The Royal Society

Ocean drifters

Posted by on 8 June 2011

Posted by Ocean drifters, a secret world beneath the waves – Dr Richard Kirby, University of Plymouth

It has taken 3 years to get to this point in time, just 4 weeks away from the Royal Society Summer Science Exhibition.  It began in late 2007 when some plankton images I had taken received astonishing press coverage and I had the idea to show more of a world of life that attracts rare attention, but which nevertheless influences many aspects of our lives, and the ecology of the Earth. This is the world of the marine plankton, the Ocean Drifters, and the focus of my research. And so, in my spare time over the last three years, I have been photographing plankton from the South Western approaches to the English Channel, just off Plymouth, the city where I have my laboratories.

There are several elements of luck that have come together in this project. The first was in September 2010 when I was walking through Plymouth City centre and saw that the ICCI group at my university had hired the Igloo Vision Dome for a public event. I realised this could be the platform to produce a unique 360 degree immersive film about the plankton, and so, in collaboration with ICCI, I submitted a proposal to exhibit Ocean Drifters at the Royal Society summer science exhibition this year.

With just 6 months between acceptance of the proposal and the exhibition, it has been busy! The script had to be written and recorded, as it turned out I wrote far too much, and I had to photograph, as 360 degree panoramas, images of the South Downs, a classical English seafront, Dartmoor, and an oil refinery, amongst several other scenes that were all central to the story.

The script was written by the end of January and I asked Paul Kerley from the BBC, who had produced an audio slideshow with me called Sea Drifters for the Royal Society’s 350 anniversary year, to make sure it was not too technical. Now, I wanted someone better than myself to provide the narration, and so I wrote a letter to Sir David Attenborough asking if he ‘would be so kind?’ I put the letter in the post and determined to dismiss it from my mind for at least a couple of weeks. The next day however my phone rang at about 3pm. “Hello” I said. “Hello” came the reply. “Who am I speaking to ?” I asked. “David” came the reply. “David who ?” I asked. “I’ll do it” David said. “Do what? I asked. “Read your script”. At this point I worked out whom I was talking to! And so we soon met and within 2 weeks the script had been recorded at BBC Broadcasting House.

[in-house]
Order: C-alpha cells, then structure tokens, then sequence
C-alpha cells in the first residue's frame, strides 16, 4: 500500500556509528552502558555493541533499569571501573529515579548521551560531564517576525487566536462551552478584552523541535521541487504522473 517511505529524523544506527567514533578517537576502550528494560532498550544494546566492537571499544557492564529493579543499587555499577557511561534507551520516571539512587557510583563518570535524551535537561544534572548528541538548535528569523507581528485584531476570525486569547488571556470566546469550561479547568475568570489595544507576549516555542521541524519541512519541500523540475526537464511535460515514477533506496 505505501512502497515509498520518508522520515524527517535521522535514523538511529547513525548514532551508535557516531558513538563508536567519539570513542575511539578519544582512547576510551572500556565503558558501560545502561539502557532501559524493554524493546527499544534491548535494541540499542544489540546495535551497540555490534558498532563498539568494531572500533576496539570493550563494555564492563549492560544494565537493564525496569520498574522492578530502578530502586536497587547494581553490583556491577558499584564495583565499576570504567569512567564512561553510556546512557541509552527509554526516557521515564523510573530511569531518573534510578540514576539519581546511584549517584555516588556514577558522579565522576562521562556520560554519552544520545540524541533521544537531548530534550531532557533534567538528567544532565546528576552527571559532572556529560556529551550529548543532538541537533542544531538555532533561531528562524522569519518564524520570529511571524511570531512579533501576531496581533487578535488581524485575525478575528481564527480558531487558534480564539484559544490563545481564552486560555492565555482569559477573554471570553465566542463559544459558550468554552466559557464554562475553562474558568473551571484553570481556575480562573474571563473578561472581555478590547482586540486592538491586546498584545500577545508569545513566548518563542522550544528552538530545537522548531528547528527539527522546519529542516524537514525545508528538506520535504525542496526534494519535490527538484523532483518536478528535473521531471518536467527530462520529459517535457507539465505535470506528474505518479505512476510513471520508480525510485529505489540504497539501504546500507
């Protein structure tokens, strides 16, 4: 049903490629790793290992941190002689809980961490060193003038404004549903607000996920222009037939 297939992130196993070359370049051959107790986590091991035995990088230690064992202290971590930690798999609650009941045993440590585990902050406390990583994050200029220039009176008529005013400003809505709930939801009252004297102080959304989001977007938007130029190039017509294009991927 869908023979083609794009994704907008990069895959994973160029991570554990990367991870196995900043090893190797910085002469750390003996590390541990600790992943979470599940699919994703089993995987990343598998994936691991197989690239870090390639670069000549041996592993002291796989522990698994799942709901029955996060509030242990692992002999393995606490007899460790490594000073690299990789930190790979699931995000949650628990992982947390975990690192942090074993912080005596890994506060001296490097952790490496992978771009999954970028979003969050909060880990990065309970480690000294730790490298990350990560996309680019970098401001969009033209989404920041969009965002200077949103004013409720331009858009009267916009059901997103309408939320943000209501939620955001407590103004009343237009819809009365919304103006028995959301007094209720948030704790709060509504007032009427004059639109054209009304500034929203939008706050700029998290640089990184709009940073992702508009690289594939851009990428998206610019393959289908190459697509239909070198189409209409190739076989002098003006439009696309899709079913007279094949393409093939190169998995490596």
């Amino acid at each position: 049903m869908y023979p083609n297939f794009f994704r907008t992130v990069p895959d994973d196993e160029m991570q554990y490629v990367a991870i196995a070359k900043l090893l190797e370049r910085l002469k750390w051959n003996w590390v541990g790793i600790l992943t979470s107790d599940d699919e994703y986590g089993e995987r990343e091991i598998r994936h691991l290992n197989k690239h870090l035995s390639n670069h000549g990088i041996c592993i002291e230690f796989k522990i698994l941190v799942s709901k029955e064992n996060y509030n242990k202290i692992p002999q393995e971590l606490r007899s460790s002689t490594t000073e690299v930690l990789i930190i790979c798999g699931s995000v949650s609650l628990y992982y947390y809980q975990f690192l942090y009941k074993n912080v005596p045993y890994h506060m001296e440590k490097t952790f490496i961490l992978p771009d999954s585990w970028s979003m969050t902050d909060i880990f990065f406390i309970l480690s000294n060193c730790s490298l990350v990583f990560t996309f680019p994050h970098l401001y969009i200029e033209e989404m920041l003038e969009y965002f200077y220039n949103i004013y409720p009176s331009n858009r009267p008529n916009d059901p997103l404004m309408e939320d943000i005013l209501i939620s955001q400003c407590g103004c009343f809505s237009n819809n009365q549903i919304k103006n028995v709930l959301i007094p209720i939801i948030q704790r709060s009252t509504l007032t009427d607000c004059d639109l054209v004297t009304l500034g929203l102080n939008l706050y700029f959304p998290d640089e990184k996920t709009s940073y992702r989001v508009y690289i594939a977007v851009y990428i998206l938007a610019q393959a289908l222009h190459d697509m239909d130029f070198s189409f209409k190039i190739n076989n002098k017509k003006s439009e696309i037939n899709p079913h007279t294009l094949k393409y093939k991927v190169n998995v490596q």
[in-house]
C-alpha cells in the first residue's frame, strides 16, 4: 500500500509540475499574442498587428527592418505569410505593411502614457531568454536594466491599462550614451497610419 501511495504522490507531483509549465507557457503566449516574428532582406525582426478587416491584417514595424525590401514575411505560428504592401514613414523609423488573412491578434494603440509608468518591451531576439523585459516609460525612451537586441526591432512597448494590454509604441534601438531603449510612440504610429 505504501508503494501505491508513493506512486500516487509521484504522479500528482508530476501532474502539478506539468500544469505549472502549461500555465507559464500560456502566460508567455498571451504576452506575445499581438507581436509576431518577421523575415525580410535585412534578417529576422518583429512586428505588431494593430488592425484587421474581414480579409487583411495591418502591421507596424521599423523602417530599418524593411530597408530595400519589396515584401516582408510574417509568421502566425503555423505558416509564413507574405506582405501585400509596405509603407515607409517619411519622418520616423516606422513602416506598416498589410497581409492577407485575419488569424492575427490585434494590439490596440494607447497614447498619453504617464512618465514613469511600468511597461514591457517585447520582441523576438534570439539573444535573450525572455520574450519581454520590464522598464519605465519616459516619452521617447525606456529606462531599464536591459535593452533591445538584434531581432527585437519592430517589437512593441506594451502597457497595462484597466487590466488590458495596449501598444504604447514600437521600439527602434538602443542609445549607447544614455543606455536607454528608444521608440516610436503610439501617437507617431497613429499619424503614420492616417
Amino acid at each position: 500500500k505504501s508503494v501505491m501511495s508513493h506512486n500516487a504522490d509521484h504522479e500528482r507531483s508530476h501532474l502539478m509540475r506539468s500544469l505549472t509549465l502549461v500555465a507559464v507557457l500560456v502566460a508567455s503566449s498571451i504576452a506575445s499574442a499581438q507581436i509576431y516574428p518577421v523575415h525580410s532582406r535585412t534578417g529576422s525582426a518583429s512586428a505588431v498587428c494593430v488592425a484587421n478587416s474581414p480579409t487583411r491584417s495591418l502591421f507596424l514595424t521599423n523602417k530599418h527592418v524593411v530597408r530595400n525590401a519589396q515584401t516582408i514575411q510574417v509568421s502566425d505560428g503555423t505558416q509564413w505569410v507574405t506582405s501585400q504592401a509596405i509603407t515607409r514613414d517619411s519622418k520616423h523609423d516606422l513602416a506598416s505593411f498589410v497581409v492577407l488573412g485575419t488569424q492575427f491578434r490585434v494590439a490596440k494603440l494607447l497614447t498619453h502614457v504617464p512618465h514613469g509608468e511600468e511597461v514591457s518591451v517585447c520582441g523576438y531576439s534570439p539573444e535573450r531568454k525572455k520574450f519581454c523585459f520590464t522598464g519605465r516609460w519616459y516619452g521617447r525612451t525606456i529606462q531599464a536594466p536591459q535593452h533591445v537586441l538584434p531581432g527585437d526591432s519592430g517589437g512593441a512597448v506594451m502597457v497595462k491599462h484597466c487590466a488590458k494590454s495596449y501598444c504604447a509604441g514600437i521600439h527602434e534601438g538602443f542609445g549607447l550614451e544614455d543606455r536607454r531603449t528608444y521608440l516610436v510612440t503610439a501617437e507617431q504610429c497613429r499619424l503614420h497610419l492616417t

Here is a photo of David Attenborough reading the script at the BBC.

During this time I was driving the breadth of Britain and hiking the countryside to get those 360 degree panoramas, some of which needed both good weather and the tides to coincide. I was also going to sea to collect some elusive plankton species to help complete the story. The fine weather we have had this spring has therefore been another piece of good fortune.

The film now needed a composer and after a quick ‘Google’ to see who had written previously for films narrated by Sir David Attenborough, I contacted Richard Grassby-Lewis (The Life of Plants) who agreed to write and record the score. Richard received a storyboard at the beginning of April and we have just spent an intensive late May bank holiday weekend recording the mix helped by Nolan Pearce from Plymouth College. At this point I must say how lucky I have been to be introduced to Patrick Bishop, whom, as you will realise when you see the film, has created a remarkable piece of work from my still images of the plankton.

So, as I write, we are about 2 weeks away from completion and testing the film at Igloo Vision’s test facility in Shropshire; fingers crossed. Of course there have been other things going on too! There are the logistics of putting up a very big tent outside the Royal Society and then clearing it away at the end. There is also the promotional material and ‘team t-shirts’, and in this regard my University marketing department has been marvellous. The Ocean Drifters exhibit is also not just about the film. We will have a range of plankton sampling equipment on display and microscopes so that we can show plankton collected from around the world.

I very much hope you enjoy our exhibit at the 2011 Royal Society Summer Science Exhibition.